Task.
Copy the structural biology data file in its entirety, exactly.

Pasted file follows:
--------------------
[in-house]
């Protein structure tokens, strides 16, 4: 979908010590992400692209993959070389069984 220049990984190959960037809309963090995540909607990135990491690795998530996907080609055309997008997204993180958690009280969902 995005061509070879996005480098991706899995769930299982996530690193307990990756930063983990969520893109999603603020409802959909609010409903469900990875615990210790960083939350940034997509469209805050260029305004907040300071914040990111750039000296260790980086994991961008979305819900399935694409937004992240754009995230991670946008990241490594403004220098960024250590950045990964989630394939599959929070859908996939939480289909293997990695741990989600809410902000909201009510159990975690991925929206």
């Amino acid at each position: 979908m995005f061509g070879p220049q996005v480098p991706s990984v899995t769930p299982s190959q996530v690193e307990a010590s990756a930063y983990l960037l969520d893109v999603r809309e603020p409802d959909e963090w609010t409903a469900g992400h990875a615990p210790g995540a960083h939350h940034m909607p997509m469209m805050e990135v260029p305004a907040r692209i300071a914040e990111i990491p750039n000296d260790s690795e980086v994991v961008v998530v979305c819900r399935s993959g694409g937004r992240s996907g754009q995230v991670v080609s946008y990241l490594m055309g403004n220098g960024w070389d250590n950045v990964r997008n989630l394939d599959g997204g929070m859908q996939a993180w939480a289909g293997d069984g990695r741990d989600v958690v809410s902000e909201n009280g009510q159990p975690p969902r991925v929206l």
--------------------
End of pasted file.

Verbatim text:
[in-house]
């Protein structure tokens, strides 16, 4: 979908010590992400692209993959070389069984 220049990984190959960037809309963090995540909607990135990491690795998530996907080609055309997008997204993180958690009280969902 995005061509070879996005480098991706899995769930299982996530690193307990990756930063983990969520893109999603603020409802959909609010409903469900990875615990210790960083939350940034997509469209805050260029305004907040300071914040990111750039000296260790980086994991961008979305819900399935694409937004992240754009995230991670946008990241490594403004220098960024250590950045990964989630394939599959929070859908996939939480289909293997990695741990989600809410902000909201009510159990975690991925929206």
């Amino acid at each position: 979908m995005f061509g070879p220049q996005v480098p991706s990984v899995t769930p299982s190959q996530v690193e307990a010590s990756a930063y983990l960037l969520d893109v999603r809309e603020p409802d959909e963090w609010t409903a469900g992400h990875a615990p210790g995540a960083h939350h940034m909607p997509m469209m805050e990135v260029p305004a907040r692209i300071a914040e990111i990491p750039n000296d260790s690795e980086v994991v961008v998530v979305c819900r399935s993959g694409g937004r992240s996907g754009q995230v991670v080609s946008y990241l490594m055309g403004n220098g960024w070389d250590n950045v990964r997008n989630l394939d599959g997204g929070m859908q996939a993180w939480a289909g293997d069984g990695r741990d989600v958690v809410s902000e909201n009280g009510q159990p975690p969902r991925v929206l």